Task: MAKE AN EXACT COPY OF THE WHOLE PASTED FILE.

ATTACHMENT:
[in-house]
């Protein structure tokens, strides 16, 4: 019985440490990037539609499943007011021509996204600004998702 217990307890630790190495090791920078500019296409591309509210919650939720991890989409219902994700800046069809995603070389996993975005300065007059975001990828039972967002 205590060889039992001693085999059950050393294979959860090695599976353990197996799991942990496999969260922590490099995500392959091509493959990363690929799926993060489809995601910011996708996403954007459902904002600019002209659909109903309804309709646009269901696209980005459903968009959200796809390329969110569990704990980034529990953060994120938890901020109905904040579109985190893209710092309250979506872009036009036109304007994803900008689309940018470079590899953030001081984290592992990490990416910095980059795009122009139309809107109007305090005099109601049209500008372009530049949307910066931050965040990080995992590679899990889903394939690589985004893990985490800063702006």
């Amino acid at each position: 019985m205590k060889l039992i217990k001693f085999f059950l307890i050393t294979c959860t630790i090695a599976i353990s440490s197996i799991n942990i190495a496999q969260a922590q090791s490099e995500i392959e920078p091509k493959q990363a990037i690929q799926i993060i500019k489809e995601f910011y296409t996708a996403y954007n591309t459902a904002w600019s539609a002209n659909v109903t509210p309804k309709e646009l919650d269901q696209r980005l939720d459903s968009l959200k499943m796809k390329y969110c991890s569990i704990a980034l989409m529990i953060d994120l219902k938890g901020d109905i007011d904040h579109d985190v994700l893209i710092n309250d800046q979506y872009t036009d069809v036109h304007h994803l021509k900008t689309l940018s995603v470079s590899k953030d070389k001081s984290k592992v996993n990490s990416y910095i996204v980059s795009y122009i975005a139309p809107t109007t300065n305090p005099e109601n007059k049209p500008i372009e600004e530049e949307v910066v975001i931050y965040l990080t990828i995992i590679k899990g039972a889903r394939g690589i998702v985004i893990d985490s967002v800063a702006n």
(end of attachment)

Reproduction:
[in-house]
């Protein structure tokens, strides 16, 4: 019985440490990037539609499943007011021509996204600004998702 217990307890630790190495090791920078500019296409591309509210919650939720991890989409219902994700800046069809995603070389996993975005300065007059975001990828039972967002 205590060889039992001693085999059950050393294979959860090695599976353990197996799991942990496999969260922590490099995500392959091509493959990363690929799926993060489809995601910011996708996403954007459902904002600019002209659909109903309804309709646009269901696209980005459903968009959200796809390329969110569990704990980034529990953060994120938890901020109905904040579109985190893209710092309250979506872009036009036109304007994803900008689309940018470079590899953030001081984290592992990490990416910095980059795009122009139309809107109007305090005099109601049209500008372009530049949307910066931050965040990080995992590679899990889903394939690589985004893990985490800063702006």
């Amino acid at each position: 019985m205590k060889l039992i217990k001693f085999f059950l307890i050393t294979c959860t630790i090695a599976i353990s440490s197996i799991n942990i190495a496999q969260a922590q090791s490099e995500i392959e920078p091509k493959q990363a990037i690929q799926i993060i500019k489809e995601f910011y296409t996708a996403y954007n591309t459902a904002w600019s539609a002209n659909v109903t509210p309804k309709e646009l919650d269901q696209r980005l939720d459903s968009l959200k499943m796809k390329y969110c991890s569990i704990a980034l989409m529990i953060d994120l219902k938890g901020d109905i007011d904040h579109d985190v994700l893209i710092n309250d800046q979506y872009t036009d069809v036109h304007h994803l021509k900008t689309l940018s995603v470079s590899k953030d070389k001081s984290k592992v996993n990490s990416y910095i996204v980059s795009y122009i975005a139309p809107t109007t300065n305090p005099e109601n007059k049209p500008i372009e600004e530049e949307v910066v975001i931050y965040l990080t990828i995992i590679k899990g039972a889903r394939g690589i998702v985004i893990d985490s967002v800063a702006n």